Polycystic ovary syndrome

Poly cystic ovary syndrome (PCOS) is a complex condition which can impact on a woman’s fertility, physical appearance, increase her risk of disease such as diabetes and heart disease, as well as influence her mental health and quality of life. Although this syndrome is indeed complex and associated with these negative symptoms in some women, the treatment is actually simple- diet and lifestyle strategies are considered the first line in treatment and result in an improvement in fertility, physical symptoms, decrease body weight and decrease the associated risk of disease. Sandra is an experienced practitioner in managing women with PCOS and can provide the appropriate dietary guidelines and lifestyle changes to help to achieve these improvements. There are some natural therapies including specific herbs and nutritional supplements which may be useful for some women, as part of the management of PCOS.

How common is PCOS

PCOS affects 12-21% of Australian women and girls. In a recent update of the guidelines of managing PCOS published in the medical Journal of Australia, it is estimated that 70% of Australian women with PCOS remain undiagnosed. PCOS is more common in women who are overweight or of indigenous background.

How do I know if I have PCOS?

PCOS is a condition which comprises a number of signs and symptoms which collectively make up the syndrome. A woman may be suspected of having PCOS if her periods are infrequent, or in some women absent. Women with excessive body hair (hirsutism) or acne may have PCOS. As PCOS is more common in overweight women, overweight women, whom have some of these other symptoms, may also be suspected of having PCOS. Women with PCOS are more susceptible to weight gain, and this can occur at any age. There are, however, some normal weight women with PCOS. Obesity intensifies the severity of the signs and symptoms of PCOS. It increases the hirsutism,  and other symptoms associated with high male-like hormones, infertility and  pregnancy complications. Obesity independently exacerbates these features of PCOS, as well as worsening the syndrome itself. Obesity is an added aggravating factor in the already increased risk for impaired glucose tolerance, type 2 diabetes and cardiovascular disease. Insulin resistance (see insulin resistance) is common in women with PCOS and contributes to many of features of PCOS and also increases the risk of Type 2 diabetes and cardiovascular disease.

The presentation of PCOS also varies depending on a woman’s age: for young women the signs of high male-like hormones are more common, so excessive body hair or acne may be the main concern that prompts a visit to a health practitioner. For women in their 20’s and 30’s, fertility issues and difficulty in falling pregnant are reasons to seek help (NB fertility is not impaired in all women with PCOS and some women conceive without medical intervention). (See fertility) In later life, what is referred to as metabolic features, which includes the propensity for excess weight gain, an increase in prediabetes and type 2 diabetes, are more prominent.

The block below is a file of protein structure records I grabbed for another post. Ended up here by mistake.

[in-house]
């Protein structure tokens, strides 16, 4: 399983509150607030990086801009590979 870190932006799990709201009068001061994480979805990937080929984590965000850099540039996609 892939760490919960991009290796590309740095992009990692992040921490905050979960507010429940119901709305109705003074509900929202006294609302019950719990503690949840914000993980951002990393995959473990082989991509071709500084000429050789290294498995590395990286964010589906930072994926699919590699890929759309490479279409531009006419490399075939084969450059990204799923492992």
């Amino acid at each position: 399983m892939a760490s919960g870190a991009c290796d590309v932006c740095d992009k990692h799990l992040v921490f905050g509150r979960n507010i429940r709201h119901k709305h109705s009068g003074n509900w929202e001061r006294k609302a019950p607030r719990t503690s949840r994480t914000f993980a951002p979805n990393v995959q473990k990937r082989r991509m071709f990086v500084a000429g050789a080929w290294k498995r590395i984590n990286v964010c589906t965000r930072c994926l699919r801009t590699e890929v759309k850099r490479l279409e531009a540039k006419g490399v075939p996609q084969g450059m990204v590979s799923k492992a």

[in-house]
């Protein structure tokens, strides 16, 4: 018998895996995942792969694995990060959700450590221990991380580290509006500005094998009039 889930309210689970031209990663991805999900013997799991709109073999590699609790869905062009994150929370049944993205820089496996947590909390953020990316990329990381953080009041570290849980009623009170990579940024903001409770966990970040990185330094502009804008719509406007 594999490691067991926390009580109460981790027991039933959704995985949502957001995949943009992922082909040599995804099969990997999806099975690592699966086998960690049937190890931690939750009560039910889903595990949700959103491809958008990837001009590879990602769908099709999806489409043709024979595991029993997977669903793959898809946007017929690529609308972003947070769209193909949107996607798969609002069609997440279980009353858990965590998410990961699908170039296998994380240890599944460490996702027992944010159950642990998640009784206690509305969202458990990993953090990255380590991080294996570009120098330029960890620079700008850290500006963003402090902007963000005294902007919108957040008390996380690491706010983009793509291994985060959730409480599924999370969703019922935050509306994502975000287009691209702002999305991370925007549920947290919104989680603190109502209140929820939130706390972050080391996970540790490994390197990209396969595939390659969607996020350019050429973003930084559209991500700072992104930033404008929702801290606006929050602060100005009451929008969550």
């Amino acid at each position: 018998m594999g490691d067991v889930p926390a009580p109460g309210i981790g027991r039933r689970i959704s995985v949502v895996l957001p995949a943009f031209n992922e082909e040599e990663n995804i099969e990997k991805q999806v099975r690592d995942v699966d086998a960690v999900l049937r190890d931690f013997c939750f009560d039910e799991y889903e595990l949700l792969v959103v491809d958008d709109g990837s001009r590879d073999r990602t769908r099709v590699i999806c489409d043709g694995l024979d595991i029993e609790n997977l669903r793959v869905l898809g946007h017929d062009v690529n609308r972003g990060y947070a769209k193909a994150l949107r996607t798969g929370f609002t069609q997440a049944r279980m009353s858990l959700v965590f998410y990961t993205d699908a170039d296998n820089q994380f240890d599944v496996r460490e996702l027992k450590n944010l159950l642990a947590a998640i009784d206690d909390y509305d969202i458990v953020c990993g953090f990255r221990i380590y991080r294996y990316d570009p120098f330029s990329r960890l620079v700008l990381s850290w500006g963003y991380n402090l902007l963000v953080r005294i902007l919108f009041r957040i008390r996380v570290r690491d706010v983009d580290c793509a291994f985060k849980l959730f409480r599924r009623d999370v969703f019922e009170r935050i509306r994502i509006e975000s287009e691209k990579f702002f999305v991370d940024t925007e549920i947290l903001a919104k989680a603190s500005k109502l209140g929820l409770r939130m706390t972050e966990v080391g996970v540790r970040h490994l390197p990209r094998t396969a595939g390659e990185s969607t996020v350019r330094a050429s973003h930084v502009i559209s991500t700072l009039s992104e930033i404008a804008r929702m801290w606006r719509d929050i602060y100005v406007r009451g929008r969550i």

A diagnosis of PCOS requires the presence two of the following three features:

  1. Infrequent or absent ovulation (oligomenorrhoea or anovulation) which manifests as infrequent or absent periods.
  2. Hyperandrogenism which is either clinical signs of high levels of the male-like hormones (androgens), such as excessive body hair growth, loss of head hair, or acne; or high levels of these hormones detected in a blood test.
  3. Polycystic ovaries on ultrasound.

Although this condition is referred to as poly cystic ovary syndrome, a woman does not actually need to have polycystic ovaries- i.e. many “cysts” on the ovaries to be diagnosed with PCOS. The cysts are not actually cysts, but rather many follicles on the ovary. It is also important to note that not all women with polycystic ovaries actually have poly cystic ovary syndrome. About 20% of all Australian women have poly cystic ovaries on ultrasound but not all have the syndrome, and polycystic ovaries can be seen in women whom do not ovulate for other reasons.

What causes PCOS?

The cause of PCOS is remains unclear. It is thought that contributing causes include s genetics and environmental factors, combined with obesity, ovarian dysfunction and hormonal influences. The underlying hormonal imbalance it believed to include a combination of increased androgens and/or high insulin (hyperinsulinaemia) as a result of insulin resistance (see insulin resistance). Naturopathic treatment aims to address some of these underlying factors in the management of PCOS.

What is insulin resistance? (By Sofie Mikosa)

Insulin is a hormone in the body which functions primarily to regulate blood sugar levels. When blood sugar levels rise (typically after eating a meal) the body’s response is to secrete insulin from the pancreas.  Insulin acts to transport glucose (the form of sugar in the blood) from the blood stream and into cells by binding to insulin receptors. Glucose is then used by the cell as an energy source for a myriad of metabolic functions. With insulin resistance this process has become dysfunctional. The insulin receptors which allow insulin to transport glucose into the cell have become less sensitive to the effects of insulin (by either an inactivation of receptors or a decrease in receptor concentration), which results in increased sugar levels in the blood, rather than being transported in the cells where it is needed.